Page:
What we think is that if we don’t expose them, then they will not expose us, but in that process the company suffers, business suffers, relationship suffers, and we ourselves, we don’t feel proud of what we do. In the current world of constant, of constant acceleration, I believe that the best way to create an inspiring culture, a culture of openness, a culture of simplicity where learning becomes the norm and not the exception. Creating a culture of feedback is critical, and for that to be possible, we need to learn how to have feedback conversations. For that, you need to create a culture where it is not only allowed, but even it’s expected. It’s a norm that somebody that observes something feels that it is desirable, it’s the best thing to do, to speak about it with your colleagues, being them your equals or your superiors in an organization.

Richi Gil:

As I said before, in general, companies talk about the highlights or the good things of feedback, and I said before that these are the espoused values. What is being said? What normally happens is that when somebody raises his or her hand to speak about the issue, in the best of cases he’s received with indifference, and in the worst cases, even with hostility. This sends a metamessage about the feedback, and this is feedback is not welcome. I call this values in action. What is lived in practice? This lack of alignment between espoused values and values in action creates contradiction in organizations, and worse is when you cannot even speak about those contradictions. This is great what Chris Argyris calls organization schizophrenia. People receive two messages, in appearance contradictory, but what’s worse is that you cannot even speak about the contradiction. My experience as a consultant, working with organizations of all types in different geographies, this is a lot more common than you would think.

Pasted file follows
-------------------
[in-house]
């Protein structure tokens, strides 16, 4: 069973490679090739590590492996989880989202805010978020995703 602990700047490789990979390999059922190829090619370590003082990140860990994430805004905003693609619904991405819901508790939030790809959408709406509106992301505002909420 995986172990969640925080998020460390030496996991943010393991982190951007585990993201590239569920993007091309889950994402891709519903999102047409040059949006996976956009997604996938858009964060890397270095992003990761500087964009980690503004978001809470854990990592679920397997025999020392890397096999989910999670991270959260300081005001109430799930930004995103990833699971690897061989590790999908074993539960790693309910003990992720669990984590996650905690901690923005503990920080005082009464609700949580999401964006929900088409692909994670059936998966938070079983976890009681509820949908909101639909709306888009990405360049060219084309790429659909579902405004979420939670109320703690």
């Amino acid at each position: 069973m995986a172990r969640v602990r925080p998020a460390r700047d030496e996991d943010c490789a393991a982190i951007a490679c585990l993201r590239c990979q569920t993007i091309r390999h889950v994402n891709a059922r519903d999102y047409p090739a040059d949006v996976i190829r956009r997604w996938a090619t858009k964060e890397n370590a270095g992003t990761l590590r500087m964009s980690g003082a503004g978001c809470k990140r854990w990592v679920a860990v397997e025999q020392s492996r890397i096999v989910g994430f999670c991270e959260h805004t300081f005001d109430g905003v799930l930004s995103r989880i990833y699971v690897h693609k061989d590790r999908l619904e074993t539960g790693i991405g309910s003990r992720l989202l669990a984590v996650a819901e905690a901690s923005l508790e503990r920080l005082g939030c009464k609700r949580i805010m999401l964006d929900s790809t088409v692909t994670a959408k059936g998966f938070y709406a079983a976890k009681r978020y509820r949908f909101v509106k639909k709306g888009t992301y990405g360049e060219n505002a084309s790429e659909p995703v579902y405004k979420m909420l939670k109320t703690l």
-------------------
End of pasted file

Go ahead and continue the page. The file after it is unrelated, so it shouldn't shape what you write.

Benjamin:

Given your experience, do you see that in today’s businesses there’s a gap between espoused values and values in action?

Richi Gil:

Well, yes. In my experience there is a difference. There is a gap, and I will explain why that gap happens. I don’t believe that people have bad intentions. On the contrary, I believe in general, most of the leaders with whom I have worked really good intentions. They want to do things well. They value their colleagues. They want to have a good relationship with them because they work with them. They spend more hours with them than with their beloved ones. So many times, because they don’t want to put that a risk, that relationship, they avoid having conversations that would help solving problems, but I want to tell you as those leaders, for example, if they believe that having feedback conversations is important for the business, for the relationship, for the performance, then they will all say yes. I would say it’s rather very unlikely, almost impossible that a leader will say he doesn’t believe in feedback conversations.

Richi Gil: